We spoke with Centre staff about the children’s accommodation, feeding and education. The centre is funded by the Kenyan Government, but it relies heavily on other contributions to ensure a basic standard of life for its inhabitants. Kenyan, Gem Dennis, has been the lead in coordinating fundraising for the CEDC over many years. He does this with donations from local businesses and authorities, and charity events and collections that lean on the kindness of the local population and beyond. He also helps each of the children in assisting them with their sporting endeavours, academics, and with the specifics off their personal situations.

Throughout the rest of the afternoon, we enjoyed playing sports with the children including football and rugby, we were then introduced to some local dancing and we all had a go.  Concurrently, the Gurkha Curry was being prepared in the garden, under the keen supervision of some of the children. The kids were so excited at how the Curry was cooked; everyone was surrounding us looking at our every single movement. However, they were so well behaved, reacting to every command that came from the staff; so loyal. They were really happy to help, collecting fire wood, bringing water from the tap; it was so exciting for them and us.

By 1700hrs, the food was ready, and we took some photographs with the children and presented them with a TV and a rugby ball, before sitting down to the traditional Gurkha Curry. The kids loved it, which made our visit worthwhile. Doing something from the bottom of our hearts is precious and remarkable in life.  

By Corporal Abinash Limbu, 2 Royal Gurkha Rifles, British Army Training Unit Kenya (BATUK).

Corporal Puspa Gurung Queen’s Gurkha Signals was presented his Long Service and Good Conduct Medal at the Headquarters Brigade of Gurkhas by Major General JJ Cole OBE, Commander Queen’s Gurkha Signals.

Born in the western part of Nepal, Corporal Puspa enlisted into the Brigade of Gurkhas in 24th December 2003.

On completion of basic trade training as an Area Systems Operator, he was posted to 2 Signal Regiment in 2005. Till date, he has served with 18, 22 and 30 Signal Regiments, Nepal Signal Troop and is currently serving at Headquarters Brigade of Gurkhas as a Media NCO.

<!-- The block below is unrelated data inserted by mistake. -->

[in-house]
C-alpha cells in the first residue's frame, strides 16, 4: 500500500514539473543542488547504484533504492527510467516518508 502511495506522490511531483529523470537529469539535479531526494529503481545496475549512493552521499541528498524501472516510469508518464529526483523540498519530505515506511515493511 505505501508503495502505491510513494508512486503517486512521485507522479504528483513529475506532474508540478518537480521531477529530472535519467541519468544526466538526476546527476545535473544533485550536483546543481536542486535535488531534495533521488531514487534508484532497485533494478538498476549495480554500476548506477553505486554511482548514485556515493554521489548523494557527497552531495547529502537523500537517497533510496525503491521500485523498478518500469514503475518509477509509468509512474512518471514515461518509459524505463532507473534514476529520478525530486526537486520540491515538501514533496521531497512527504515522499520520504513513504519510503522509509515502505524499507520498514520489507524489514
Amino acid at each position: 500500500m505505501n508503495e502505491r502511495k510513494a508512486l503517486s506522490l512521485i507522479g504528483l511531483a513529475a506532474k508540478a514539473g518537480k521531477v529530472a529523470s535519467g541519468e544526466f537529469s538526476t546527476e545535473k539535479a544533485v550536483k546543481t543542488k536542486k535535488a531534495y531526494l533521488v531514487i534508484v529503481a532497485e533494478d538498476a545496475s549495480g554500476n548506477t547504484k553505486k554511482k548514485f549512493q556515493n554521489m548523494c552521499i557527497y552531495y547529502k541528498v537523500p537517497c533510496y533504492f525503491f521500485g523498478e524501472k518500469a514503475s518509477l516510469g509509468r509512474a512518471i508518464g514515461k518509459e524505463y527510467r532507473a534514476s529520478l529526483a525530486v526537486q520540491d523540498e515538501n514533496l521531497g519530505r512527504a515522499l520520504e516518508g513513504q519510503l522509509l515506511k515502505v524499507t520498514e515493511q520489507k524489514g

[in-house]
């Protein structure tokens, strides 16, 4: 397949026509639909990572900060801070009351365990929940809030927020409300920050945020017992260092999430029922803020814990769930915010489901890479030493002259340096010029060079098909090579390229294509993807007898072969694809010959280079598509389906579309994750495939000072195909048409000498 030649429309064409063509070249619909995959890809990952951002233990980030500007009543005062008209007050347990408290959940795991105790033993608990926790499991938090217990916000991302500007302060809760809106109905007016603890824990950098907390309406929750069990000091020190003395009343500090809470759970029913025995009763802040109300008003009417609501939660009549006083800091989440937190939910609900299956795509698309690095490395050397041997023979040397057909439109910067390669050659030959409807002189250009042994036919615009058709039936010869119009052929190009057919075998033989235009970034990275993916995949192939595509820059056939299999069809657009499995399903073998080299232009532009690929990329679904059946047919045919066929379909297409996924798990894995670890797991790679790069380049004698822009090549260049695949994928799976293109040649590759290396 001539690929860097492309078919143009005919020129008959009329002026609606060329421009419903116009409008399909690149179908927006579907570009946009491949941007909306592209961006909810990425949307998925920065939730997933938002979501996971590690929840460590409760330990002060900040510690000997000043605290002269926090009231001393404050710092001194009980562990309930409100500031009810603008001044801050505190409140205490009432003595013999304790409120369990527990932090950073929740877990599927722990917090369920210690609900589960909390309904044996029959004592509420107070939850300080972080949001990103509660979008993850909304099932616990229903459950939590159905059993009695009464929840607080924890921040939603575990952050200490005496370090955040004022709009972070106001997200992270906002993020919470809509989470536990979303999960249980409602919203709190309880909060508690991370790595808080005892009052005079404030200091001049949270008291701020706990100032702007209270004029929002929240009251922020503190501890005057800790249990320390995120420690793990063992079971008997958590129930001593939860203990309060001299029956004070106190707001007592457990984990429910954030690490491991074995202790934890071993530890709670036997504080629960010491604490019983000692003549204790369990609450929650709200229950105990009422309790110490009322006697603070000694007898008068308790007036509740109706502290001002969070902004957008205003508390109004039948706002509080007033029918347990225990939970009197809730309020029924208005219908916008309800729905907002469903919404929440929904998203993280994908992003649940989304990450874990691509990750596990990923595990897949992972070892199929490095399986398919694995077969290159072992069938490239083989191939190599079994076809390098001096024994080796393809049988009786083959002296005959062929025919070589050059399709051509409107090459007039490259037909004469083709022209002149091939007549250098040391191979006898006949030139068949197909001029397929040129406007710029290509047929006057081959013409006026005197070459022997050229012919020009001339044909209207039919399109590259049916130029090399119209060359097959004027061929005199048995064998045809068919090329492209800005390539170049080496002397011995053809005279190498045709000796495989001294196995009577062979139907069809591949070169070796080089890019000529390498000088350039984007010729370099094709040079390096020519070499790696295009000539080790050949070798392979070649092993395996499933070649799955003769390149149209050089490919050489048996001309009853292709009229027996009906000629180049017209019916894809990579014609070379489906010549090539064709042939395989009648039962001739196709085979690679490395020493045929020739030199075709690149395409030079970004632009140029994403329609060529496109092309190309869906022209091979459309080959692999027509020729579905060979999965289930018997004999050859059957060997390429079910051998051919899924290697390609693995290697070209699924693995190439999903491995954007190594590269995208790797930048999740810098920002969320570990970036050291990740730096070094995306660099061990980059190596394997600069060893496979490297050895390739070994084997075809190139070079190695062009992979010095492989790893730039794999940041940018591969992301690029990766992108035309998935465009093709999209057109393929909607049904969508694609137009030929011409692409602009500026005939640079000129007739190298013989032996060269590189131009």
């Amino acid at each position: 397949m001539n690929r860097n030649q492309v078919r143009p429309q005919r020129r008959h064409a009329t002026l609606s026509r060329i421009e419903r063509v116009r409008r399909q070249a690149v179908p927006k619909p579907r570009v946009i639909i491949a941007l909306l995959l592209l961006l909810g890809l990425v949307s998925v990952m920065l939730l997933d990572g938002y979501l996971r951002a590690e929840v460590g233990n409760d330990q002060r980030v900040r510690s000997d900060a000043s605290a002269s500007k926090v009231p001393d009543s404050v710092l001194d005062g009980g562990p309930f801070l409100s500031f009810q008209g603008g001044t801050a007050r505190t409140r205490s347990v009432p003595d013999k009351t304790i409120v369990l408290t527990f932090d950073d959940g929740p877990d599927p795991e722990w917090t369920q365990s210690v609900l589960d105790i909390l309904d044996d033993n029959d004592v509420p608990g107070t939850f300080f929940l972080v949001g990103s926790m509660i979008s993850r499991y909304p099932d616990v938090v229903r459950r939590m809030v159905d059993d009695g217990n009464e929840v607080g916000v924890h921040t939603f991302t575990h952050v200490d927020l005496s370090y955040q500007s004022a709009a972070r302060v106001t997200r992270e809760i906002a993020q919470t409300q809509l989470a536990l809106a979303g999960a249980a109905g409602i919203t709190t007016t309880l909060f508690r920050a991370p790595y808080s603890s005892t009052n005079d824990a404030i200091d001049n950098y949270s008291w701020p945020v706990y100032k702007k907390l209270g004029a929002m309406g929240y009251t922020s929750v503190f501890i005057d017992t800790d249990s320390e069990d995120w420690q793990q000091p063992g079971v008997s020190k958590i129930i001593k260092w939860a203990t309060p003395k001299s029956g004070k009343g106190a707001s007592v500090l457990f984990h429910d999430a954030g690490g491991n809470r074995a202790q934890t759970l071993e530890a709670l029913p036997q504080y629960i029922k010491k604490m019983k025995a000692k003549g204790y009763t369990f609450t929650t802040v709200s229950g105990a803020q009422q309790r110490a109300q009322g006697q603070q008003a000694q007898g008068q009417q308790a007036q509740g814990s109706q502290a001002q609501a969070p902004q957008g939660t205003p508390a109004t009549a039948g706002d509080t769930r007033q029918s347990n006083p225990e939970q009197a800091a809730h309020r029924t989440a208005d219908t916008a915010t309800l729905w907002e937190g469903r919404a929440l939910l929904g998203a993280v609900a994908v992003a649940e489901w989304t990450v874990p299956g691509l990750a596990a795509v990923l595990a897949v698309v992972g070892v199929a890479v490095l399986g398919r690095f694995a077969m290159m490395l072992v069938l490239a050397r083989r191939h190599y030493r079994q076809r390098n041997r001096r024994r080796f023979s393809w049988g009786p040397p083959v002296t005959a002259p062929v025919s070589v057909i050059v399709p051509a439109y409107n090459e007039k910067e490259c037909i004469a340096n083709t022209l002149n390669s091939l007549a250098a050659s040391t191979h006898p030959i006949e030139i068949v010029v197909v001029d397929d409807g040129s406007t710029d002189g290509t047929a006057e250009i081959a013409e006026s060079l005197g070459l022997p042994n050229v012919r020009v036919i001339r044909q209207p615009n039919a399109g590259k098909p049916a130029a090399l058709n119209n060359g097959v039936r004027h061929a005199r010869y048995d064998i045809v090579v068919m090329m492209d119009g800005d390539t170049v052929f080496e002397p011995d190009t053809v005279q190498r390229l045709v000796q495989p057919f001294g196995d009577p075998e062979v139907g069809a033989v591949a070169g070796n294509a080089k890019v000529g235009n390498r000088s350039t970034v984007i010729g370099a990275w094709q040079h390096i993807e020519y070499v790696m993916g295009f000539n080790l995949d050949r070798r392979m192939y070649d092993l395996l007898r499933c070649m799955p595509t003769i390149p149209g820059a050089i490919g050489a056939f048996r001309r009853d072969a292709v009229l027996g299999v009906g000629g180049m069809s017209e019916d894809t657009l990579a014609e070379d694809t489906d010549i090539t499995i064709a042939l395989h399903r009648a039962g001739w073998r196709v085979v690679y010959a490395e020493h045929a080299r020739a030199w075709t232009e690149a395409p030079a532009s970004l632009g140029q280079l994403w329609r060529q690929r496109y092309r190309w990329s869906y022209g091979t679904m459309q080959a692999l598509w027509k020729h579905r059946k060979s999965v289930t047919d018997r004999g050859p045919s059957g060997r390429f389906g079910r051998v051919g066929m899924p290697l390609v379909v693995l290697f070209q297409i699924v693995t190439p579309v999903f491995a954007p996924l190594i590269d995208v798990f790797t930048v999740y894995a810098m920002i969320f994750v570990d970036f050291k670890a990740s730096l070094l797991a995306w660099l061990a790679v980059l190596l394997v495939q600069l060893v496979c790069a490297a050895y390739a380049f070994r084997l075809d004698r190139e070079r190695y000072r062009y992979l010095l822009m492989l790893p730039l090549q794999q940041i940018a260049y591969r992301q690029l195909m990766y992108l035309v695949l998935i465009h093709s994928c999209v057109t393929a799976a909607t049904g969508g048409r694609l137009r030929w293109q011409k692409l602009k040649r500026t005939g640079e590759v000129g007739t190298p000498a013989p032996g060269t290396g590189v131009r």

During his career, he has deployed on Operation HERRICK 7, Operation KIRKDALE, Operation ELLAMY and various exercises in Kenya, Cyprus, Nepal and UK providing CIS services, Command Tac CIS and Close Support Security.

In 2015, he was serving at Nepal Signal Troop when Nepal faced a catastrophic natural disaster.  He was the focal point to an immediate Primary Communication back to UK and setting up Ops Room with BGAN voice and data services, providing CIS support to the staff officers and working with the British Embassy for the evacuation and safety of all soldiers, families, British citizens and LECs. He was also deployed with the British Embassy Rapid Response Team to Nuwakot Army Base Camp providing Communication Support and distribution of aid and assistance to the earthquake victims.

For 15 years of loyal and unblemished service, Corporal Puspa Gurung is awarded the Long Service and Good Conduct medal.

Queen’s Gurkha Engineers (QGE) families and their dependants returned home after a productive educational day trip in London.
Ably supported by the Brigade Education and Welfare Grant.
They watched and learnt about the Queen’s Guard by our very own QGE Public Duties Company, Changing of the Queen’s Guard at the Forecourt of Buckingham Palace, Friary Court of St James’s Palace as well as the Tower of London, where the Ceremony of The Keys takes place. They explored the fortress, prison, Royal Mint, and The Crown Jewels.

A group from the British Army has been touring India’s North-East paying homage to the fallen soldiers of the battles of Kohima and Imphal. 

 

Dubbed “the forgotten battles”, the victories of Kohima and Imphal are widely believed to have turned the tide of the war in the east.
 
Gurkha Captain Genendra Rai is seen here reading the roll of honour for fallen Gurkha soldiers at the Imphal War Cemetery on Sunday 7th April 2019.
 
Captain Rai was a member of a delegation which has been paying homage to war dead on the 75th Anniversary of the Kohima and Imphal battles.